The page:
It is enough to say
that an elaborate discussion of ‘personal liberty’ in Article 21 was not called for, because even if the narrower meaning of ‘personal liberty’ was adopted, namely, a restraint on the person, to prevent a person from leaving India without the authority of law is to impose a restraint on his ‘personal liberty’. A restraint is also put on a person’s liberty by restricting his movement when he desires to leave the country. Since preventing a person from leaving India is to put a restraint on his personal liberty, such restraint can only be imposed by a procedure established by laws required by article 21. The expression ‘procedure established by law’ was interpreted in Maneka Gandhi’s case in the context of impounding passports and the interpretation so put has been rightly treated as involving an enlargement of the right conferred by the Article 21. The grounds for impounding a passport is a matter of substantive law whereas impounding a passport on the facts of the particular case is a matter of procedure, the officer being under an obligation to disclose his reasons, unless the case falls within the exception which justifies withholding the reasons.24 As limited to the procedure the judges were agreed that the procedure must be reasonable and fair not arbitrary and capricious.
In Gopalan’s case the Supreme Court held that Article 19 has no application to laws depriving a person of his life and personal liberty enacted under Article 21 of the Constitution. Thus the view taken by the majority in A.K. Gopalan’s case was that so long as a law of preventive detention satisfies the requirements of Article 22, it would not be required to meet the challenges of Article 19. But in Maneka’s case the Supreme Court has overruled the view expressed by the majority in Gopalan’s case and held that Article 21 is controlled by Article 19, that is, it must satisfy the requirement of Article 19 also.25 It was held in Maneka Gandhi’s case that the expression ‘personal liberty’ in Article 21 is of the widest amplitude and its causes a variety of rights which go to constitute the personal liberty of man and some of them have been raised to the status of distinct fundamental rights and given additional protection under Article 19.26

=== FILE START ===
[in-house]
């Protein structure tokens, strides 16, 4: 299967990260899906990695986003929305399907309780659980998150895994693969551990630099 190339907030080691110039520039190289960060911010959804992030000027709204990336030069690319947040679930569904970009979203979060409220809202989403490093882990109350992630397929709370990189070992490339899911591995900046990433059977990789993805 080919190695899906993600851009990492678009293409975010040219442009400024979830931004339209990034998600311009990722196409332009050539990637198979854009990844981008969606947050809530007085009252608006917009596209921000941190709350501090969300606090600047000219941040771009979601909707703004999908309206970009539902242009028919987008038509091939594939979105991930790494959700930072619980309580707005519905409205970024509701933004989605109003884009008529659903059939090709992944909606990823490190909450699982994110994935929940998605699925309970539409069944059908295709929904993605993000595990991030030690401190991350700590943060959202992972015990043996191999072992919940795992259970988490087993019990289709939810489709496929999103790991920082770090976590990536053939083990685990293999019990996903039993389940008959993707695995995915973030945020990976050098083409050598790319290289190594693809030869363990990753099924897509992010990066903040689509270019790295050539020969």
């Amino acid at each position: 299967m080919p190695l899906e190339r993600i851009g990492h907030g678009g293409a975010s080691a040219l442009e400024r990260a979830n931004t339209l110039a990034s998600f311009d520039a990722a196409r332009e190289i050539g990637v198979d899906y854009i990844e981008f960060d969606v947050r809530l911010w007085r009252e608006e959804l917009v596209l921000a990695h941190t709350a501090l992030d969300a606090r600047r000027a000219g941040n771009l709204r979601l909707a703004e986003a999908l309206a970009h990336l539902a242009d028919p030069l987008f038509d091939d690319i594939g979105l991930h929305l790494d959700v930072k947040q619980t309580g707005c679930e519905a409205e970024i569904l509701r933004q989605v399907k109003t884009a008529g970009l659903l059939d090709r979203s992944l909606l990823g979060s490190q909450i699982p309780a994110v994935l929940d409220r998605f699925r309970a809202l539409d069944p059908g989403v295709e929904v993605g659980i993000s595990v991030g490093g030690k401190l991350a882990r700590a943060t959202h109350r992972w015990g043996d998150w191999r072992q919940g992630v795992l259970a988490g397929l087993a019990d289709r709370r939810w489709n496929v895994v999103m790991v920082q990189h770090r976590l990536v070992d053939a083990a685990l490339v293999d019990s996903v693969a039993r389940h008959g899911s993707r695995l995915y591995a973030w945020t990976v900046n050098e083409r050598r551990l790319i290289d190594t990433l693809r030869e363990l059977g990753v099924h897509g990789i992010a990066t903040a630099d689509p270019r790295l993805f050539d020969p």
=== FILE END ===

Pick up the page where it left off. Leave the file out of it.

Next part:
It was A.K. Gopalan’s case that restricted the periphery of interpretation of the Indian Constitution on the lines of rights and liberty, but then slowly few cases came up and
23 Seervai, supra note 2 at 1003.
24 H.M. Seervai, Constitutional Law of India, 2513, (Universal Law Publishing Co. Pvt. Ltd., Vol. 3, 4th edn., 2013).
25 Pandey, supra note 7 at 253.
26 Jain, supra note 8 at 3107.
finally came the landmark case of ManekaGandhi. Union of India. This case not only ended the monopoly of Gopalan’s case from the Indian Judiciary but also gave a new definition to the personal rights and liberty. It took 30 years to the judiciary to accept this slow and steady transition. It is true that Maneka’s case is not the sole reason behind overruling the case of Gopalan, it is the cases which came after Gopalan which demanded a slow transition in the judiciary and as a result with the coming of Maneka’s case this demand was fulfilled and now the Court accepted that the horizon of Natural Justice is constantly expanding, and so to meet the demands of this kind of justice, the judiciary needed to adopt itself to the changes so to keep it up with the fast growing pace of the society.27 One can observe the slow diminish of positivism from the Indian judiciary with the appearance of natural justice. The theory of natural justice is contrary to the theory of positivism. Natural justice believes in morality and does not lay a thought on what is prescribed in the law but on the other hand it focuses on the path to grant justice and thereby looks on the moral and social aspect. Natural justice is not tied to any particular system or legal structure, but it seeks to give an explanatory and clarifying account of law as a complex social and political institution with a rule governed aspect.28